By techweek Techweek
21 August 2020
By Merja Myllylahti, co-director of AUT’s research centre for Journalism, Media and Democracy and lecturer in the School of Communication Studies.
Quality news media are a crucial element of functioning democracies and regular analysis of them is particularly pertinent at the current historical juncture.
Media ecology is rapidly changing, and evolving news forms, discourses, technologies, and economies are transforming communication practices among citizens, media, political leaders, and democratic processes.
Technology has long been part and parcel of journalism. From the development of the Gutenberg Press in 1440 to the digital technology that underpins the production of news today, methods that allow for the rapid replication and dissemination of information are crucial in news delivery.
As co-director of AUT’s research centre for Journalism, Media and Democracy (JMAD), I’ve been researching New Zealand media ownership for the past nine years. New Zealand is not immune to the trends that play out around the world.
The transition from print to digital has not been smooth, and has seriously affected revenue streams, hence it has brought new threats to the media’s role in a democracy.
Key trends that we’ve observed are:
Consolidation can mean less voices and diversity. One aspect of this is content sharing, and in New Zealand, RNZ has over 25 content partnerships with other media outlets, and this means that the same content is circulating across different media sites.
In the digital media ecosystem, news publishers are struggling to make their outlets viable, and this threatens the viability of a rich and varied media.
Recent studies of payment systems have largely concentrated on people’s willingness to pay for news. Academic researchers have also studied paywall models, content, and revenue. Additionally, crowdfunding as a source of revenue for news has been investigated, and the research on membership models is expanding. Most of the studies about news payment systems have concluded that none of the news payment systems—including paywalls, micropayments, donations, and memberships—is (on its own) sustainable for funding future journalism.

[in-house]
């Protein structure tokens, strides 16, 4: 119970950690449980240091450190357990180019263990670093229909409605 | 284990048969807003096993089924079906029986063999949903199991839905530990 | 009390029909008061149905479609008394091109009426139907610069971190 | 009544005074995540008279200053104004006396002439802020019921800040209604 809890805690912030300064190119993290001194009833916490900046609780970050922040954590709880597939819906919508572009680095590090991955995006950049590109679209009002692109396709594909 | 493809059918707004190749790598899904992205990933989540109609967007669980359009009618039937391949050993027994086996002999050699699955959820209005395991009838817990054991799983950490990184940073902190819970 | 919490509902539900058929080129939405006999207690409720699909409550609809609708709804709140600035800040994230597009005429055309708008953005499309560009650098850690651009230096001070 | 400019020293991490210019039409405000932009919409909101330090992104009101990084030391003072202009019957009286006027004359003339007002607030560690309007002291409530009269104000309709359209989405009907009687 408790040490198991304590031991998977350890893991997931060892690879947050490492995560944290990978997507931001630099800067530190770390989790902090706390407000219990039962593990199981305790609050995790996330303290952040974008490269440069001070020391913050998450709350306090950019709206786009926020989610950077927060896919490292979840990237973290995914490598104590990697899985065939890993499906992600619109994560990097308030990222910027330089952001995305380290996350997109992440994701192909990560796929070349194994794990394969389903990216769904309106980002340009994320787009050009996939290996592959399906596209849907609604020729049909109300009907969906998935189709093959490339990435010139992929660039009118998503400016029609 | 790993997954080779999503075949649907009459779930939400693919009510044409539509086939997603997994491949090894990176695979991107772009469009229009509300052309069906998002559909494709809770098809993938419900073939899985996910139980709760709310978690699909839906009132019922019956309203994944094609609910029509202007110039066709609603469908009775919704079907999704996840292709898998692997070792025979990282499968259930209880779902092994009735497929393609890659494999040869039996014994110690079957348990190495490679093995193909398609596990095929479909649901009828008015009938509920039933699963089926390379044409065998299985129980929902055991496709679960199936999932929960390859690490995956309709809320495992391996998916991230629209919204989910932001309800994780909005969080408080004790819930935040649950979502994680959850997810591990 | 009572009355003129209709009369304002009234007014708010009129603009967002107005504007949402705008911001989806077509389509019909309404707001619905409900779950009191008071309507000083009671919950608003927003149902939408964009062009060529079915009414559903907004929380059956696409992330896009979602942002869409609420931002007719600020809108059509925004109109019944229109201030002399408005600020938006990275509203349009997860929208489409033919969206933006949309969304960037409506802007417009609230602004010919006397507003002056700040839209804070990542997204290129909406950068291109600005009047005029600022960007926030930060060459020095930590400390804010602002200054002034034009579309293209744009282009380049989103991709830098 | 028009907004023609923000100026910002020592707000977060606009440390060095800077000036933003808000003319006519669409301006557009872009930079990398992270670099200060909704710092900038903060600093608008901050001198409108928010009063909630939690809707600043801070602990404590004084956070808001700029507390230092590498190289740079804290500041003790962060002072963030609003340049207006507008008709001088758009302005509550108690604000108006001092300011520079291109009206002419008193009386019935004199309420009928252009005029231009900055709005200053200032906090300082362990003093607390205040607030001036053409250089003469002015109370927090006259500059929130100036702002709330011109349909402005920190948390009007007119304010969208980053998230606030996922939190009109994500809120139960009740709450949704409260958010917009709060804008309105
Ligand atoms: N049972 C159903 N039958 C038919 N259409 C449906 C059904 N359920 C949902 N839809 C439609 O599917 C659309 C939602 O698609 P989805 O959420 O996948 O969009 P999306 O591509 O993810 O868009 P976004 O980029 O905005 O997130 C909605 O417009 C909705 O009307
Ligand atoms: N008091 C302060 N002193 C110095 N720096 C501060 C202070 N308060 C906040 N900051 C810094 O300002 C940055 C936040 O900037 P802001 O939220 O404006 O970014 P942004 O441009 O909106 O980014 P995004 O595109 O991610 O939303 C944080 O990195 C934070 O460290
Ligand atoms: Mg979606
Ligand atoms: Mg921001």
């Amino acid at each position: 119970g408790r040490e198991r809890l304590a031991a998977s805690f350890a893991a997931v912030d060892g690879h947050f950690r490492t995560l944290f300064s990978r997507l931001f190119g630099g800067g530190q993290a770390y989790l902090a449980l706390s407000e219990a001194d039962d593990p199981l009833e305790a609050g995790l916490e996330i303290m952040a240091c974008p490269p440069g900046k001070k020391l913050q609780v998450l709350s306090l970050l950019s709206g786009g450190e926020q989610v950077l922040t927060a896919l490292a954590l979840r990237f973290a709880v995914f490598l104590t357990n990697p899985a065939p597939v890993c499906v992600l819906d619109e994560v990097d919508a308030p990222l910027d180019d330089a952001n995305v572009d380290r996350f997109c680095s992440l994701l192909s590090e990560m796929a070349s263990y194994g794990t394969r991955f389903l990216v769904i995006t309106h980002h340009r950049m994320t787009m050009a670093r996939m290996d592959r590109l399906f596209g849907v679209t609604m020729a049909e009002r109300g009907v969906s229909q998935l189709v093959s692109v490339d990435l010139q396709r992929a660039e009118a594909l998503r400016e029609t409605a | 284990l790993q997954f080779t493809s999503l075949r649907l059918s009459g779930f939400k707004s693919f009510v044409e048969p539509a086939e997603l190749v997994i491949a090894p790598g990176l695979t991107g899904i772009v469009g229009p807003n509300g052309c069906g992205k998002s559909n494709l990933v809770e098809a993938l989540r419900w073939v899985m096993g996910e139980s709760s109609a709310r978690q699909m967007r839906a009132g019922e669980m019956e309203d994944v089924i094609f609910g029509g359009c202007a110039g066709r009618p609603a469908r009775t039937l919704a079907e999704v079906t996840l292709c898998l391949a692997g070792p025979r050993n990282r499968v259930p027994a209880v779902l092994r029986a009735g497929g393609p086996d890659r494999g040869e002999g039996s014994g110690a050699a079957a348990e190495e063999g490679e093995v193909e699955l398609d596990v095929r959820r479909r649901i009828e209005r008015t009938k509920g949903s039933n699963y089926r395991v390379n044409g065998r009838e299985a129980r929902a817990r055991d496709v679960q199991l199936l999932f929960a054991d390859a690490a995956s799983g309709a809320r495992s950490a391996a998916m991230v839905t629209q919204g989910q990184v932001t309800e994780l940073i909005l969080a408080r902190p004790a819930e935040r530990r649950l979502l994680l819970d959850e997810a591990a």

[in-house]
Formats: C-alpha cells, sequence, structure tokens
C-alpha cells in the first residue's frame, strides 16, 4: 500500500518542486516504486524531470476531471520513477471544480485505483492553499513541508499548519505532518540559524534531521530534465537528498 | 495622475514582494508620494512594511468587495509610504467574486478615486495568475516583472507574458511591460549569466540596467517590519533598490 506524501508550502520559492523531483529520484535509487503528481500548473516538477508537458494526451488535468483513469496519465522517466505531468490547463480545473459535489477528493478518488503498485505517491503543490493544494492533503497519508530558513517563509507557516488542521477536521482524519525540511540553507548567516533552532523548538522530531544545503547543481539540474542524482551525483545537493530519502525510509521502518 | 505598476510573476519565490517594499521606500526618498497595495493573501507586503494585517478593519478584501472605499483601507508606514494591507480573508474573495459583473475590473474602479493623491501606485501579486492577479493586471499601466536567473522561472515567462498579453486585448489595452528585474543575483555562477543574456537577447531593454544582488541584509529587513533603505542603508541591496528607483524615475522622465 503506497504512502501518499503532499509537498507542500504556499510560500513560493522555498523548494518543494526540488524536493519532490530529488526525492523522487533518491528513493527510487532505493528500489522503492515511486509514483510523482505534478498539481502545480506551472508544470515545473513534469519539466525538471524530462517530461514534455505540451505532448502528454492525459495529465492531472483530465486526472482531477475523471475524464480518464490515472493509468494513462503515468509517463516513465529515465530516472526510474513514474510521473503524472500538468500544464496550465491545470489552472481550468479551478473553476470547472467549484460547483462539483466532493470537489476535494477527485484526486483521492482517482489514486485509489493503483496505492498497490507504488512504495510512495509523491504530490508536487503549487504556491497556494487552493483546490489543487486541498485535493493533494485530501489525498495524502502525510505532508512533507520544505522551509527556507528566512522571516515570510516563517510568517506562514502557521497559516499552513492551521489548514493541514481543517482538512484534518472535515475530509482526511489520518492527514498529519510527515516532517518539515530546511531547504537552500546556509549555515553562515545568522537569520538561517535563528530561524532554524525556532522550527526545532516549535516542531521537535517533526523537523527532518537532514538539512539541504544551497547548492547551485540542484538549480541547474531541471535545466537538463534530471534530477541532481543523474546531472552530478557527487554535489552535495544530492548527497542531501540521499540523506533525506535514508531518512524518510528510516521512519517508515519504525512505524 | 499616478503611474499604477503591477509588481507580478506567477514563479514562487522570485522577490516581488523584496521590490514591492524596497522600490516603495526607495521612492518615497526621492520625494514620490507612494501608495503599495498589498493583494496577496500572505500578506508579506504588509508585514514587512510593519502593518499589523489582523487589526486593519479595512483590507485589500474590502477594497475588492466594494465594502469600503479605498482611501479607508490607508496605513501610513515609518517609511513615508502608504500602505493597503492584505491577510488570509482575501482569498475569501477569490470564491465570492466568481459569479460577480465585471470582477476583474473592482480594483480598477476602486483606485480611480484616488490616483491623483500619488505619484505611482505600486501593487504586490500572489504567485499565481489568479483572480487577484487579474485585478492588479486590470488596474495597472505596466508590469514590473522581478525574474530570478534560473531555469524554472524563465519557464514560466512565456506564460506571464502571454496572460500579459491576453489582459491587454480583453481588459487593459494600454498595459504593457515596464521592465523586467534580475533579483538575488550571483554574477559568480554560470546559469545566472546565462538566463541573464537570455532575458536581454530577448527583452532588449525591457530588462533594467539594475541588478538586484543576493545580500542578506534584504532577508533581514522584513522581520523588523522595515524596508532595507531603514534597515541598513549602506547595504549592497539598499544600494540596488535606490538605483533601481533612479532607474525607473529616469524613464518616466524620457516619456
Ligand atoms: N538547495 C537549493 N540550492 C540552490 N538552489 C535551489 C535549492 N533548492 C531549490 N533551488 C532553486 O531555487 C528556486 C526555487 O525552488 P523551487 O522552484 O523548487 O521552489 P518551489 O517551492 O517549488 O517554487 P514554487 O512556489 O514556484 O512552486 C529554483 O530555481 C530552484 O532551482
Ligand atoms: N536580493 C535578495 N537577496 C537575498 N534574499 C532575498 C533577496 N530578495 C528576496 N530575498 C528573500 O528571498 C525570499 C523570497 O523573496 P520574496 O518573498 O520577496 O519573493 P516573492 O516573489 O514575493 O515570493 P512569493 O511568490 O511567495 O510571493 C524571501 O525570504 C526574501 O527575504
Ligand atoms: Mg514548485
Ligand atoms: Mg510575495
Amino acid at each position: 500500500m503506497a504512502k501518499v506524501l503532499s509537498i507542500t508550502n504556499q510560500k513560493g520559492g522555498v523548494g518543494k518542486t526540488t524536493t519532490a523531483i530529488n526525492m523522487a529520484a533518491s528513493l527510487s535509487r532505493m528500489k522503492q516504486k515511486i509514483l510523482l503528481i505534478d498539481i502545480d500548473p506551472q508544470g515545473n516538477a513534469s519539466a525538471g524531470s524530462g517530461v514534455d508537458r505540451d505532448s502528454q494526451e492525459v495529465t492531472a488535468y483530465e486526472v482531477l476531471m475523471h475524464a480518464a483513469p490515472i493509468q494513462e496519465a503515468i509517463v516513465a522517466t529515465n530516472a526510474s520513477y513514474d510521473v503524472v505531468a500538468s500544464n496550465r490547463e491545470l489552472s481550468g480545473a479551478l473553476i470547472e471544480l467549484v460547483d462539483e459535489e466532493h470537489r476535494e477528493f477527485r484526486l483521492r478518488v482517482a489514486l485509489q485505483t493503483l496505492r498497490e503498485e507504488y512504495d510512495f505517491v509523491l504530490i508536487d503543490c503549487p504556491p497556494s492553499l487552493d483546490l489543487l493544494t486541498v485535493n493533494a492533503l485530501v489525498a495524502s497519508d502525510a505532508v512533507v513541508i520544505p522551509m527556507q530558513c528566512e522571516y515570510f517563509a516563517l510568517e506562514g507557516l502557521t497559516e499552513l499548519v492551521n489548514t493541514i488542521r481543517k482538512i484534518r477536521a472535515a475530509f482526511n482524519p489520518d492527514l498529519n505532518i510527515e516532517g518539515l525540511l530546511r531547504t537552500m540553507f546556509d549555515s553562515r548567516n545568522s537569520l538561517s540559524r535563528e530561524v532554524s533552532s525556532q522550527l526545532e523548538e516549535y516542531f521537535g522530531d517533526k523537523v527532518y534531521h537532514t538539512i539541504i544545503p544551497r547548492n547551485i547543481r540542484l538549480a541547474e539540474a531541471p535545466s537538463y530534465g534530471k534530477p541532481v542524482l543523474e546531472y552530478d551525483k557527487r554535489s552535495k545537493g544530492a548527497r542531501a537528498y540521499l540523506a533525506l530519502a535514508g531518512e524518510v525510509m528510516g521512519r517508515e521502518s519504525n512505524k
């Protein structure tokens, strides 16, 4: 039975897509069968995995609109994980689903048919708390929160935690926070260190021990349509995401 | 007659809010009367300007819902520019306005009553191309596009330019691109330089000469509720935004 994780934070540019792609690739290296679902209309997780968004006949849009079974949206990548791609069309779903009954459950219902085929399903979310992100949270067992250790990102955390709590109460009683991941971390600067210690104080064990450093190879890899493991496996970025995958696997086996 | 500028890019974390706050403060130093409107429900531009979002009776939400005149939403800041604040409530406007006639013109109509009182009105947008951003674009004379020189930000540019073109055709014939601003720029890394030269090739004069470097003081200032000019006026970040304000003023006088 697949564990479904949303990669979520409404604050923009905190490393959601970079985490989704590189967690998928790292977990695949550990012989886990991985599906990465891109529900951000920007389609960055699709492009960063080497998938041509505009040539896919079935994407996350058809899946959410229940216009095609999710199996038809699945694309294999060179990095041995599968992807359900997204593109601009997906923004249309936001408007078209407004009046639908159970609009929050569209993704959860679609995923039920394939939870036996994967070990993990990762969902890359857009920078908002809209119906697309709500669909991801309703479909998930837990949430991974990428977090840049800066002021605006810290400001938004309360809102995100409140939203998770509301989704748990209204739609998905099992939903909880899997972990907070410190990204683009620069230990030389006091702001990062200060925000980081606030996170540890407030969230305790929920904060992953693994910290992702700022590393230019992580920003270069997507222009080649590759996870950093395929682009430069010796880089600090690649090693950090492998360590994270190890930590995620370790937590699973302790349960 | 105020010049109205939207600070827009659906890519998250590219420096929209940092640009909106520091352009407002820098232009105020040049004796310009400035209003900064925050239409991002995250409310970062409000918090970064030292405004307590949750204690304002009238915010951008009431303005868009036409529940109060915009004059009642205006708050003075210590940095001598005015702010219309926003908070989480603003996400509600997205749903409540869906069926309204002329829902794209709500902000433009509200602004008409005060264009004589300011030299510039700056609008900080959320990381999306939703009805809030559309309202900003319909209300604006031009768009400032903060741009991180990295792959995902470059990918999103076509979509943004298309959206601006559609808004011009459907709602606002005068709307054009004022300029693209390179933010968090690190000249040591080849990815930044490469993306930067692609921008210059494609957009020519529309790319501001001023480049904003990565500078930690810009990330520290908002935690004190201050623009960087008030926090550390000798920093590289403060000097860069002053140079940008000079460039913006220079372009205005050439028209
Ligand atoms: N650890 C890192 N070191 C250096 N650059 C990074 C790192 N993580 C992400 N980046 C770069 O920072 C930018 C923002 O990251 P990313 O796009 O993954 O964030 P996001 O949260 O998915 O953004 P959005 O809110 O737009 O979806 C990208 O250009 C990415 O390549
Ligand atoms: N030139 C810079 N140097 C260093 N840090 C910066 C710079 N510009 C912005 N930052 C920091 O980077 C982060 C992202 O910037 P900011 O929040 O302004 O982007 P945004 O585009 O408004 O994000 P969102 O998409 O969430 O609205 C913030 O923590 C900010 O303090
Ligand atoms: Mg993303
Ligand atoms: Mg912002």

A recent trend is digital news publishers quitting social media due to a lack of control over content and potential customer interactions, or from philosophical differences.
In July this year, Stuff, which was recently bought by Sinead Boucher in a management buy-out, announced that it was cooling its relationship with Facebook. Stuff had already stopped its advertising on Facebook, following 2019’s deadly mosque attacks in Christchurch.
The company says it is ceasing all activity on Facebook and Instagram in a trial. Stuff has nearly 953,000 followers on its Facebook news page and 134,000 followers on Instagram. Stuff editor-in-chief Patrick Crewdson says that while this is an experiment, there is no fixed date to finish it. The publisher decided to pull out of Facebook because of the “various unhealthy things seen on Facebook such as fake news, hate speech and fraudulent advertising.” The trial keeps Stuff a chance to determine its traffic flows from Facebook, and also its impact on the publisher's overall revenue.
Stuff is certainly not alone, with publishers such as the New York Times and Denmark’s Zetland turning their backs on platforms that have failed to deliver them adequate income and freedom over their businesses.
The intertwined nature of technology and journalism will only grow closer. It is up to us all as citizens to demand – and support – journalism that serves us all.
Merja Myllylahti is an expert in news payment systems internationally and wrote the first academic study about the paywall revenues.
She is co-director of AUT’s research centre for Journalism, Media and Democracy and lecturer in the School of Communication Studies.
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